Several RPF officers have testified at the ICTR that they fled the Kagame regime because they had been promised that they were fighting for liberation of the Tutsis. However, when they wanted to take over the streets of Kigali to stop reprisals against Tutsis by Hutu civilians the junior officers were forbidden to do so, putting the lie to Kagame’s claim that he attacked to save Tutsis.
These officers testified that Kagame wanted deaths to justify his war. The RPF could have controlled large parts of Kigali as they had at least 15,000 men in or near the capital opposed to 5,000 Rwandan Army forces. Instead, Kagame used his men to ethnically cleanse the rest of the country of the Hutu population.
The Rwanda War was a total war. All means were used to destroy that country and the Hutu people. The ultimate objective was the resources of the Congo. The US agreed to support the RPF in return for the RPF’s acting as a US proxy force to invade the Congo and seize its resources.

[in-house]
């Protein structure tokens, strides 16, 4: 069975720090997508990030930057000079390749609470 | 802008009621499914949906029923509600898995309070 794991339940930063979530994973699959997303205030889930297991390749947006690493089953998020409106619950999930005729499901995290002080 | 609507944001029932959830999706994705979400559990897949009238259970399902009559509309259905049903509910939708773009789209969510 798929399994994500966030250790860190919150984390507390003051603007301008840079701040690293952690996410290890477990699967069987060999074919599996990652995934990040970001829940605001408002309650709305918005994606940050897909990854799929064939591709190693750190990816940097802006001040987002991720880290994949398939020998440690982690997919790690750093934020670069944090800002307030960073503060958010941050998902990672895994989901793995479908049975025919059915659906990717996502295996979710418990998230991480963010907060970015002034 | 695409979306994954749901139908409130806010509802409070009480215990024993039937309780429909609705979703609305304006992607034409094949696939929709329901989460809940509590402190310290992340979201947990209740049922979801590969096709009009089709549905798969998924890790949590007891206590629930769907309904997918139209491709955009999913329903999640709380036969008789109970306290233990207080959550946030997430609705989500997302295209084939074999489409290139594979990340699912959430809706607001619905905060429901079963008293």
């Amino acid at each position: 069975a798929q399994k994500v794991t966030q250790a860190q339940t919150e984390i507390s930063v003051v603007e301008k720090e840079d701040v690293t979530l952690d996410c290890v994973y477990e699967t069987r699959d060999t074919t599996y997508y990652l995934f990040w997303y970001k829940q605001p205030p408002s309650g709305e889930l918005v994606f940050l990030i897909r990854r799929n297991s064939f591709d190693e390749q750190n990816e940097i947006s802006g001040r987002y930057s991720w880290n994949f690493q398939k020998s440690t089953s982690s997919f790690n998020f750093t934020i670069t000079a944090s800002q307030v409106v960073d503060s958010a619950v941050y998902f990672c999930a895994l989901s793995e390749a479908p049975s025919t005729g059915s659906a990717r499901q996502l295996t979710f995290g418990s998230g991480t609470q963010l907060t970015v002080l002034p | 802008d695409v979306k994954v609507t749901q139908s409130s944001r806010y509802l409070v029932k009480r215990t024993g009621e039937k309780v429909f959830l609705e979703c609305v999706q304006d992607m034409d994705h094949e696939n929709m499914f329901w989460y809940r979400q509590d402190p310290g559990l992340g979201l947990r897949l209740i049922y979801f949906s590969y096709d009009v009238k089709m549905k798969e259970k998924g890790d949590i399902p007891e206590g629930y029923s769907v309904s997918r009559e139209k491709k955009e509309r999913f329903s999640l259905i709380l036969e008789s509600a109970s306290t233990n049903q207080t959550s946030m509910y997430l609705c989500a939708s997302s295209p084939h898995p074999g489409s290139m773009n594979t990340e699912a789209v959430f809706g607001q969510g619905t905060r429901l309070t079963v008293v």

The US now has several military bases in Rwanda, and the country is nothing more than a colony of the US and UK, run by thugs who control the majority of the people through intimidation, murder and disinformation.
None of this could have happened if those in the UN like Kofi Anan, then in charge of the Department of peacekeeping operations, had done their jobs. None of this could have happened without the connivance of the NATO countries and Uganda, from where the invasion was launched.
Ultimately, the prime responsibility rests with the United States of America and, in particular, with the regimes of Bill Clinton and George W. Bush--and now with President Barack Obama. As Boutros Boutros-Ghali, then UN
Secretary General, stated to Canadian historian Robin Philpot in 2004:
“The United States is one hundred percent responsible for what happened in
Toronto-based Christopher Black is a Barrister and International Criminal Lawyer. He is Lead Counsel for General Augustin Ndindiliyimana, Chief of Staff, Rwandan Gendarmerie before the International Criminal Tribunal For Rwanda (ICTR).